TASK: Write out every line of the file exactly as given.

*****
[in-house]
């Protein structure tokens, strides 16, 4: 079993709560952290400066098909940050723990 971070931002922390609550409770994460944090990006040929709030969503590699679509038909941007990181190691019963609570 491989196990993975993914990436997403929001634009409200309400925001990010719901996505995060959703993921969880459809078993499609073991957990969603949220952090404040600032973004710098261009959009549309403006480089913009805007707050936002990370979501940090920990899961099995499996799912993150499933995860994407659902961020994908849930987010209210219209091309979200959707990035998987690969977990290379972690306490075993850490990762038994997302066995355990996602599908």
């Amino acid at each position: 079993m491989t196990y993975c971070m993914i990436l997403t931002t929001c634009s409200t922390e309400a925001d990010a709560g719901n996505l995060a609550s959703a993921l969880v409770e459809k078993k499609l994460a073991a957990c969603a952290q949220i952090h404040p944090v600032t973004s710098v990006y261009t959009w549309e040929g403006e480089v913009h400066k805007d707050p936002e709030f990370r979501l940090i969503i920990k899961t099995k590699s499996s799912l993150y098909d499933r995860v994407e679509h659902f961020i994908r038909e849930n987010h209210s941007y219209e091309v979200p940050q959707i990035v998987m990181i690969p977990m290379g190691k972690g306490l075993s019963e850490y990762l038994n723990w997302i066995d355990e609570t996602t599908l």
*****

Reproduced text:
[in-house]
């Protein structure tokens, strides 16, 4: 079993709560952290400066098909940050723990 971070931002922390609550409770994460944090990006040929709030969503590699679509038909941007990181190691019963609570 491989196990993975993914990436997403929001634009409200309400925001990010719901996505995060959703993921969880459809078993499609073991957990969603949220952090404040600032973004710098261009959009549309403006480089913009805007707050936002990370979501940090920990899961099995499996799912993150499933995860994407659902961020994908849930987010209210219209091309979200959707990035998987690969977990290379972690306490075993850490990762038994997302066995355990996602599908």
């Amino acid at each position: 079993m491989t196990y993975c971070m993914i990436l997403t931002t929001c634009s409200t922390e309400a925001d990010a709560g719901n996505l995060a609550s959703a993921l969880v409770e459809k078993k499609l994460a073991a957990c969603a952290q949220i952090h404040p944090v600032t973004s710098v990006y261009t959009w549309e040929g403006e480089v913009h400066k805007d707050p936002e709030f990370r979501l940090i969503i920990k899961t099995k590699s499996s799912l993150y098909d499933r995860v994407e679509h659902f961020i994908r038909e849930n987010h209210s941007y219209e091309v979200p940050q959707i990035v998987m990181i690969p977990m290379g190691k972690g306490l075993s019963e850490y990762l038994n723990w997302i066995d355990e609570t996602t599908l």